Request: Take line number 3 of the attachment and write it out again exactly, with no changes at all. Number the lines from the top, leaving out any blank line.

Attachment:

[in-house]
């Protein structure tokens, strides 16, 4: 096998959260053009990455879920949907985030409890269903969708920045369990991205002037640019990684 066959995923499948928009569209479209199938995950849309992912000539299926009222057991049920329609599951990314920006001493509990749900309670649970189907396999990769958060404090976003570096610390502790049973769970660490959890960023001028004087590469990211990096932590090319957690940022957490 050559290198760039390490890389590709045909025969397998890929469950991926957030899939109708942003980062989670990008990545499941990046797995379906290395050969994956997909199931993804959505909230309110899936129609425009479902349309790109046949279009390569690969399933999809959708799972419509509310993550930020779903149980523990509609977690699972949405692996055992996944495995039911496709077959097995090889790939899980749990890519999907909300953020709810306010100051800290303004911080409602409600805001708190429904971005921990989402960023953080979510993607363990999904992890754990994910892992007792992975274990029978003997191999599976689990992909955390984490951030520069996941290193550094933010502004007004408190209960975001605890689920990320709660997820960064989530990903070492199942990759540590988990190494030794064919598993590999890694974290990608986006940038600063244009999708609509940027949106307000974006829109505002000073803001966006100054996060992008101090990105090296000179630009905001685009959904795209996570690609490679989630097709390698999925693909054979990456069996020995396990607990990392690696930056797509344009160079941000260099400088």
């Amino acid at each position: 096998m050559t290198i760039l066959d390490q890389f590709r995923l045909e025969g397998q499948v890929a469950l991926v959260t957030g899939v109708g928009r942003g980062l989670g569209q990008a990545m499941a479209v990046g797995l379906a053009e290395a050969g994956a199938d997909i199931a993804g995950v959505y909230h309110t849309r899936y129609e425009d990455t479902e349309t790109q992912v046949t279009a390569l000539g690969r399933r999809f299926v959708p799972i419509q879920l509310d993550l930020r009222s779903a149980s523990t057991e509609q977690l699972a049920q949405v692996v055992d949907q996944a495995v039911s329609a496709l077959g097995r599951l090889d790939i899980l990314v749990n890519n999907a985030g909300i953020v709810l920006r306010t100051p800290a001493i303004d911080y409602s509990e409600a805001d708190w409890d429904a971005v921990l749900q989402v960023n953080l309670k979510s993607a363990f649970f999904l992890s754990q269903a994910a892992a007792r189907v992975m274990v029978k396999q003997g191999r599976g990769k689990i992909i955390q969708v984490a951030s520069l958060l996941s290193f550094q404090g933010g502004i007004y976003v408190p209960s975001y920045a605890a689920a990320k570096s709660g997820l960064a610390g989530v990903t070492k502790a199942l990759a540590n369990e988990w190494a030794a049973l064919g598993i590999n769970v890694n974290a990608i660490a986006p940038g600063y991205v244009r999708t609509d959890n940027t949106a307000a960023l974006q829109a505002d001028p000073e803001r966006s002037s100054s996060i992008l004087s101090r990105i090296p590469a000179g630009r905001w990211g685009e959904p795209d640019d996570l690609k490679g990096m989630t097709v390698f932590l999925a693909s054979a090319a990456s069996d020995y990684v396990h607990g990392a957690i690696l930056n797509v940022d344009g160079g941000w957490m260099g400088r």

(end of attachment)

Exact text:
């Amino acid at each position: 096998m050559t290198i760039l066959d390490q890389f590709r995923l045909e025969g397998q499948v890929a469950l991926v959260t957030g899939v109708g928009r942003g980062l989670g569209q990008a990545m499941a479209v990046g797995l379906a053009e290395a050969g994956a199938d997909i199931a993804g995950v959505y909230h309110t849309r899936y129609e425009d990455t479902e349309t790109q992912v046949t279009a390569l000539g690969r399933r999809f299926v959708p799972i419509q879920l509310d993550l930020r009222s779903a149980s523990t057991e509609q977690l699972a049920q949405v692996v055992d949907q996944a495995v039911s329609a496709l077959g097995r599951l090889d790939i899980l990314v749990n890519n999907a985030g909300i953020v709810l920006r306010t100051p800290a001493i303004d911080y409602s509990e409600a805001d708190w409890d429904a971005v921990l749900q989402v960023n953080l309670k979510s993607a363990f649970f999904l992890s754990q269903a994910a892992a007792r189907v992975m274990v029978k396999q003997g191999r599976g990769k689990i992909i955390q969708v984490a951030s520069l958060l996941s290193f550094q404090g933010g502004i007004y976003v408190p209960s975001y920045a605890a689920a990320k570096s709660g997820l960064a610390g989530v990903t070492k502790a199942l990759a540590n369990e988990w190494a030794a049973l064919g598993i590999n769970v890694n974290a990608i660490a986006p940038g600063y991205v244009r999708t609509d959890n940027t949106a307000a960023l974006q829109a505002d001028p000073e803001r966006s002037s100054s996060i992008l004087s101090r990105i090296p590469a000179g630009r905001w990211g685009e959904p795209d640019d996570l690609k490679g990096m989630t097709v390698f932590l999925a693909s054979a090319a990456s069996d020995y990684v396990h607990g990392a957690i690696l930056n797509v940022d344009g160079g941000w957490m260099g400088r």